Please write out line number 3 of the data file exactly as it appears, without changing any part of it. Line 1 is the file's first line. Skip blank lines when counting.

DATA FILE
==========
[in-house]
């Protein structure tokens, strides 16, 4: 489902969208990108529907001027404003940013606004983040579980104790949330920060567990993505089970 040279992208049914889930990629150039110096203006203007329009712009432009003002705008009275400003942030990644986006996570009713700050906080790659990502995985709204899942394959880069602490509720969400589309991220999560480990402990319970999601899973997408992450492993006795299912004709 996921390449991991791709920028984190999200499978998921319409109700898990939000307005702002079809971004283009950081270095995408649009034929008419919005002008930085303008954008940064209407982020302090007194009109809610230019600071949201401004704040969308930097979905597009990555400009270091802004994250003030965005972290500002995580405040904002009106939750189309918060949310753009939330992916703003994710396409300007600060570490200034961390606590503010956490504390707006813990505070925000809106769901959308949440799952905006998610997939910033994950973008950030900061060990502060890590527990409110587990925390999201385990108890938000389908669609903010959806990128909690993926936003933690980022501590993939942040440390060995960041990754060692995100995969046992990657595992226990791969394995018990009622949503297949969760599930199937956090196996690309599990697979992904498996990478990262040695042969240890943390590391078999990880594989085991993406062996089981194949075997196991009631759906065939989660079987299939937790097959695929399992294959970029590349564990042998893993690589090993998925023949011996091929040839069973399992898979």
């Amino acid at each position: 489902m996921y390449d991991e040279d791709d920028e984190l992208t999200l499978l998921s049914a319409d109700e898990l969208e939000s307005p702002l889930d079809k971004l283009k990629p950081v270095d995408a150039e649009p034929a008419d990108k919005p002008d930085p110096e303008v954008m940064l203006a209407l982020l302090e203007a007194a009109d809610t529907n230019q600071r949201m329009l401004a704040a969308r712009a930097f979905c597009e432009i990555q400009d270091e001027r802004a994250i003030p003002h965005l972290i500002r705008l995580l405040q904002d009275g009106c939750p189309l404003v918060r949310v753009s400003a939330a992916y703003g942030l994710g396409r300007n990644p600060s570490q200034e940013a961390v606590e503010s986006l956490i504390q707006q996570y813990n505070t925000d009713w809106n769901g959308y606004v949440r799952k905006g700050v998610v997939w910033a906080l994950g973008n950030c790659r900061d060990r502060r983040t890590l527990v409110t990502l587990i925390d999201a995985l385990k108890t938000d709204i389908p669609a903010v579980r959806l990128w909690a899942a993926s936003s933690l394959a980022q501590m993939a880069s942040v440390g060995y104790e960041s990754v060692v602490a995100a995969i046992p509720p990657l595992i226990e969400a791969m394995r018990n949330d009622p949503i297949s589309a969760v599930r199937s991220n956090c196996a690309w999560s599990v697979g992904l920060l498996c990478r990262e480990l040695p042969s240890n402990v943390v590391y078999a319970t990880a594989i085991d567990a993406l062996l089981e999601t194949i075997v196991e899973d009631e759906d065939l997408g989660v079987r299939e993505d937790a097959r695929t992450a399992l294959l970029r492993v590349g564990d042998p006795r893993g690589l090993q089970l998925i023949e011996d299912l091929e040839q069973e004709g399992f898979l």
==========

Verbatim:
């Amino acid at each position: 489902m996921y390449d991991e040279d791709d920028e984190l992208t999200l499978l998921s049914a319409d109700e898990l969208e939000s307005p702002l889930d079809k971004l283009k990629p950081v270095d995408a150039e649009p034929a008419d990108k919005p002008d930085p110096e303008v954008m940064l203006a209407l982020l302090e203007a007194a009109d809610t529907n230019q600071r949201m329009l401004a704040a969308r712009a930097f979905c597009e432009i990555q400009d270091e001027r802004a994250i003030p003002h965005l972290i500002r705008l995580l405040q904002d009275g009106c939750p189309l404003v918060r949310v753009s400003a939330a992916y703003g942030l994710g396409r300007n990644p600060s570490q200034e940013a961390v606590e503010s986006l956490i504390q707006q996570y813990n505070t925000d009713w809106n769901g959308y606004v949440r799952k905006g700050v998610v997939w910033a906080l994950g973008n950030c790659r900061d060990r502060r983040t890590l527990v409110t990502l587990i925390d999201a995985l385990k108890t938000d709204i389908p669609a903010v579980r959806l990128w909690a899942a993926s936003s933690l394959a980022q501590m993939a880069s942040v440390g060995y104790e960041s990754v060692v602490a995100a995969i046992p509720p990657l595992i226990e969400a791969m394995r018990n949330d009622p949503i297949s589309a969760v599930r199937s991220n956090c196996a690309w999560s599990v697979g992904l920060l498996c990478r990262e480990l040695p042969s240890n402990v943390v590391y078999a319970t990880a594989i085991d567990a993406l062996l089981e999601t194949i075997v196991e899973d009631e759906d065939l997408g989660v079987r299939e993505d937790a097959r695929t992450a399992l294959l970029r492993v590349g564990d042998p006795r893993g690589l090993q089970l998925i023949e011996d299912l091929e040839q069973e004709g399992f898979l």